The <view> tag allows you to specify different ways to view your data. There are many views, and each have many attributes for different configuration options. You will always need a viewClass attribute within the view tag, but beyond that, every view class has it's own attributes.

<view viewClass="Tabular" />

Tabular View

This Tabular view lets you display your exhibit in a nice table. Here is an example tabular view configuration tag:

<view viewClass="Tabular" label="Table" columns=".label, .role, .classyear, .hometown" columnLabels="Name, Role, Class Year, Hometown" sortAscending="false" />

You'll notice several different attributes, mostly self explanatory. label refers to the title that you'll want the visitors to see. columns refer to the properties of the exhibit that you want to show up in the generated table. Each property gets its own column. The properties are referenced by a period and then their names. For more information about what these are see the source section above. columnLabels are the nice human-readable headings in the table. Lastly, the default table sorts the first column in an ascending manner. To change this sort to descending, you can set the sortAscending to false. You can always change the sort on the table once it appears by clicking on the headings.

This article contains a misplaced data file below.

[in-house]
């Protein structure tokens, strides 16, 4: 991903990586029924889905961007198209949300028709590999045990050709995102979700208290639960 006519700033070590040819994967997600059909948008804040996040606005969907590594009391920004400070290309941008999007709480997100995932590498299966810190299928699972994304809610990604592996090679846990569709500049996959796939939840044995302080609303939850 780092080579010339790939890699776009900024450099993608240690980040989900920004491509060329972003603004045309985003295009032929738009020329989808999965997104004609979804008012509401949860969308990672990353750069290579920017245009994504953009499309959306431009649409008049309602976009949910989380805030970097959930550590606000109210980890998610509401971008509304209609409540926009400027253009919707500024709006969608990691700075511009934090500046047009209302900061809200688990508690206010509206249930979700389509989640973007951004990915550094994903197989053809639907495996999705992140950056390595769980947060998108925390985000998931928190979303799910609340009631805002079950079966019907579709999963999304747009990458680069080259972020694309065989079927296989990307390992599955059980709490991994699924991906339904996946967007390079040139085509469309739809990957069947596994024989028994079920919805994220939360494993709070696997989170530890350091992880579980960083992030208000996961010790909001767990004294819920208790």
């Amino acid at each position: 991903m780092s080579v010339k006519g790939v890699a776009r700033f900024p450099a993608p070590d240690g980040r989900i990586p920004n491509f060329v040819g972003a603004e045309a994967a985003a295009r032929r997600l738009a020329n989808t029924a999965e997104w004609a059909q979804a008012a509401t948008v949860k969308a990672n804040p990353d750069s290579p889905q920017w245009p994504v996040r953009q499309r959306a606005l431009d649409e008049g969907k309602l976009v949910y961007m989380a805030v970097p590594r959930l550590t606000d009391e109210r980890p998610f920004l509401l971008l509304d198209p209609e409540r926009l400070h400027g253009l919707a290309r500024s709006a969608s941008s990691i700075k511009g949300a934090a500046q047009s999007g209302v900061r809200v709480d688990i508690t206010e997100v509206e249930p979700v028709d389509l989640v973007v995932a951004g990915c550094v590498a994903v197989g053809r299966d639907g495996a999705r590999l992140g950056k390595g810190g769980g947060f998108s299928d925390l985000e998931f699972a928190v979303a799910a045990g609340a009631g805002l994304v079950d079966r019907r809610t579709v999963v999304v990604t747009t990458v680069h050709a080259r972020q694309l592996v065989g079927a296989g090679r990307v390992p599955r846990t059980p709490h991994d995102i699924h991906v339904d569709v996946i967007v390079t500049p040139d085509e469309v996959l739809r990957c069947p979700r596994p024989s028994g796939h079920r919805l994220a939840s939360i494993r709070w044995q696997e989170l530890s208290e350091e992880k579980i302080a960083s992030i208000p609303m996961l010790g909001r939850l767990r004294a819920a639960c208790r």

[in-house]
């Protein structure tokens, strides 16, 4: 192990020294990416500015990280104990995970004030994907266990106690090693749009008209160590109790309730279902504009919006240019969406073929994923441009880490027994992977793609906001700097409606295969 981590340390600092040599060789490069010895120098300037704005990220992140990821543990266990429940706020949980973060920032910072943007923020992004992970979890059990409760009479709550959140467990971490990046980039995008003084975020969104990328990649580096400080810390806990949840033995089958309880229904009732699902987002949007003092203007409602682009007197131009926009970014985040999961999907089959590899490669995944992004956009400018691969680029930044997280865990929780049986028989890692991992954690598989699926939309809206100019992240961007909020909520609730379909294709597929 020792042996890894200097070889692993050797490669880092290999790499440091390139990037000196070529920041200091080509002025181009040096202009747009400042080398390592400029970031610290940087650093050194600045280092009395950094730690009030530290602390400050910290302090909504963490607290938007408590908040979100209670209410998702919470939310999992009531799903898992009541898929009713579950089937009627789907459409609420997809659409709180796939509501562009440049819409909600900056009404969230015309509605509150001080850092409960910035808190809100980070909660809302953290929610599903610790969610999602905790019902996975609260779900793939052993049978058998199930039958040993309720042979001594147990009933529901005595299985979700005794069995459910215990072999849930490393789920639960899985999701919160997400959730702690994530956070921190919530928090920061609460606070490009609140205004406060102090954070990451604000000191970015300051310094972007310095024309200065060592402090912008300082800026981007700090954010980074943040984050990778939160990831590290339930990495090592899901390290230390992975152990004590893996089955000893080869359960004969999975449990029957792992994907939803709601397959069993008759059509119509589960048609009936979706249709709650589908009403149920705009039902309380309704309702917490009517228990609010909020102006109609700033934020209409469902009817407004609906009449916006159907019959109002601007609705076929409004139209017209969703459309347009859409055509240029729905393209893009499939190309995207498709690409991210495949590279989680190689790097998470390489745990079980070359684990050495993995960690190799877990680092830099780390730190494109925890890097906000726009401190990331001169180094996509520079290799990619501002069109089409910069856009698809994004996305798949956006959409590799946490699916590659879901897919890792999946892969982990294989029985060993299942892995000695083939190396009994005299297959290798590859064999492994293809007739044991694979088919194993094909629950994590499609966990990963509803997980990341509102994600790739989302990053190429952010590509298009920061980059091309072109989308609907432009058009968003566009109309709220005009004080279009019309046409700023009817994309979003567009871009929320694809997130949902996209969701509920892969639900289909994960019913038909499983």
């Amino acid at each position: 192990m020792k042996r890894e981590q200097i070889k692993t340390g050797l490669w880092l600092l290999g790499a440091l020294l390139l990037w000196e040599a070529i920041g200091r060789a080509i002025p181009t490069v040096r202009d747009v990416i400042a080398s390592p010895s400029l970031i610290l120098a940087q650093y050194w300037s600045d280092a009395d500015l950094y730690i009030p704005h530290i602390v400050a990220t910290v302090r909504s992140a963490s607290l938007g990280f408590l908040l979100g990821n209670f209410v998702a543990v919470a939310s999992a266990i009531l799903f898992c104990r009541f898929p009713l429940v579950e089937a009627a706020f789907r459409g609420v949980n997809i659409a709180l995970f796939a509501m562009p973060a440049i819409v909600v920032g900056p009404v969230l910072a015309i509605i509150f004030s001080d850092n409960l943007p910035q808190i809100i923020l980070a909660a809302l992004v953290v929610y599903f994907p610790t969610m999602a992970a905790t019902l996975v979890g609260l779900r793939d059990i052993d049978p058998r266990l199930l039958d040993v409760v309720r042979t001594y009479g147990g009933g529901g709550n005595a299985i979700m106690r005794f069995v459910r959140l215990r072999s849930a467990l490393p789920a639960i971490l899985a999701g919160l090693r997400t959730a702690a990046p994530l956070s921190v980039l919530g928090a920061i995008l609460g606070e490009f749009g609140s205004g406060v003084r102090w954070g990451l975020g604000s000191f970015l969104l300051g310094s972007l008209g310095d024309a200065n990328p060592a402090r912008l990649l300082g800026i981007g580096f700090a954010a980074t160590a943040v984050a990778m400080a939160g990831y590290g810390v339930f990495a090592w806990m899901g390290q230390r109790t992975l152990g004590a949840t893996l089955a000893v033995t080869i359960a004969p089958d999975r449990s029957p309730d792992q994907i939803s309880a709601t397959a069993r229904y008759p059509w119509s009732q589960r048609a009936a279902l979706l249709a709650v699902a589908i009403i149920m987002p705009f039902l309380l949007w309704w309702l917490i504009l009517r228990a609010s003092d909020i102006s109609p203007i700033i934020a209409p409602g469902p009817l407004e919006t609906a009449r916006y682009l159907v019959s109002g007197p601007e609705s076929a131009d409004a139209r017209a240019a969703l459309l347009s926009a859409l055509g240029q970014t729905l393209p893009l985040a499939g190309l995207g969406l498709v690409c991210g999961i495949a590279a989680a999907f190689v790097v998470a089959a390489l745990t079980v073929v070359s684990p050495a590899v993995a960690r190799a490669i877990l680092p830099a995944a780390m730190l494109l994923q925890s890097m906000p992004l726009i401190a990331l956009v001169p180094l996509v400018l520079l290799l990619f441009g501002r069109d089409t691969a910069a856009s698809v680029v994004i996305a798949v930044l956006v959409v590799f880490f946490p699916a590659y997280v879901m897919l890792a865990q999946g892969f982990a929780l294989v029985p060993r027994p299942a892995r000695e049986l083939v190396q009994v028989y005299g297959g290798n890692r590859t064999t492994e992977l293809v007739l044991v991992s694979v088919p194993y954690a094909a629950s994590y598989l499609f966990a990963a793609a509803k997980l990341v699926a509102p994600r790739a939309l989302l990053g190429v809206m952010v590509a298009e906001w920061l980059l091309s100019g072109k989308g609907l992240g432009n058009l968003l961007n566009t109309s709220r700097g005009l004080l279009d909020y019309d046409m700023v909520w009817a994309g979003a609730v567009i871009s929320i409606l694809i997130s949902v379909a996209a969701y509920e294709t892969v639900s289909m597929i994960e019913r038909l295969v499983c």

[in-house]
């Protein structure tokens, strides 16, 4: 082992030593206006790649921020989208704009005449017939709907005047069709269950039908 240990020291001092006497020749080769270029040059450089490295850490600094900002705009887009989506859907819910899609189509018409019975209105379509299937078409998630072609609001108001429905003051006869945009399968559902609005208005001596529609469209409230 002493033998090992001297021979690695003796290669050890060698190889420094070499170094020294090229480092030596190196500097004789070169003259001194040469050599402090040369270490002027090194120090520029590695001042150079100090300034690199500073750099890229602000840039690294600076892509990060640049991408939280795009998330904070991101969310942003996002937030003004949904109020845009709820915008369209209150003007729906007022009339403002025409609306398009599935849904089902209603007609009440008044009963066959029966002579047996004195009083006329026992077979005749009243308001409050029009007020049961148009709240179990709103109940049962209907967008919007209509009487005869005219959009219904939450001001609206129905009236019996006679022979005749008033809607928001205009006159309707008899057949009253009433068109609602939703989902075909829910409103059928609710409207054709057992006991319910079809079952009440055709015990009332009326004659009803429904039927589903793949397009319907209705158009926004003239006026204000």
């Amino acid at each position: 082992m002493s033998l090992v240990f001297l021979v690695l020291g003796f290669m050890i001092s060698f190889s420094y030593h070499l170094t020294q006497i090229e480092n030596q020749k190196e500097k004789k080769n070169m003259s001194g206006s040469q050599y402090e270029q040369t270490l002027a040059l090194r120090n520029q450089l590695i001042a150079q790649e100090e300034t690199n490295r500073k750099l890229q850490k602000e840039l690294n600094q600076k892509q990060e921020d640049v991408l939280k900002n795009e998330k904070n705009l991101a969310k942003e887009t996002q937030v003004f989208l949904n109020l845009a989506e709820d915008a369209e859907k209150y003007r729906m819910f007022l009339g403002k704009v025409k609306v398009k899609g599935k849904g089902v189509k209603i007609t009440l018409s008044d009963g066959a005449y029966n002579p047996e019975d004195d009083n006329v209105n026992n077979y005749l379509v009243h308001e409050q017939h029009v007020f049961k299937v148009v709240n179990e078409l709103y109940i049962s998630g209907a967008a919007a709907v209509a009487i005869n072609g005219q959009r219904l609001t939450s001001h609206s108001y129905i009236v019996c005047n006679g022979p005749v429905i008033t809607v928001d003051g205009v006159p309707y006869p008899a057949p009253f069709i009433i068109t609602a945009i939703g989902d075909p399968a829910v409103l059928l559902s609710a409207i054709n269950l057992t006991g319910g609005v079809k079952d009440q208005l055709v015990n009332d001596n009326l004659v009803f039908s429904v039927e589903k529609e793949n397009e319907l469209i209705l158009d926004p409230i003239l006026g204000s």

Map View

The map view allows you to place your data on a Google map. Here is an example map view configuration tag:

<view viewClass="Map" label="Map" latlng=".latlng" icon=".photo" shapeWidth="50" shapeHeight="50" iconScale="0.5" colorKey=".party" colorCoder="party-colors" />

The label attribute is the human readable name of this view, which will appear at the top. latlong tells the exhibit from which property to get the latitude and longitude coordinates in order to place the items on the map. In order to determine the name of the property your data will have, check the source section above.

icon, shapeWidth, shapeHeight, and iconScale, all serve to specify what sort of marker appears at the proper points on the map. Without any of them, just a generic bubble will appear. If, for instance, you want each marker to have a unique picture in it associated with the item, do something like in the example, which refers to a photo property of each item which has a url with a picture.

Alternatively to specifying custom icons, or in addition to if some items lack a custom photo, you can specify a color coder. This allows you to color your items based on a property. For instance, if many of your items have a politicalparty property, then you could color the Republicans red and the Democrats blue. The colorKey attribute specifies which property to look in, and the colorCoder refers to the id of a Color Coder you specified elsewhere. For more information, see the color coder section below.

Timeline View

The timeline view allows you to create a timeline with your data. Here is an example timeline view configuration:

<view viewClass="Timeline" label="Terms" proxy=".presidency" start=".inDate" end=".outDate" colorKey=".party" colorCoder="party-colors" />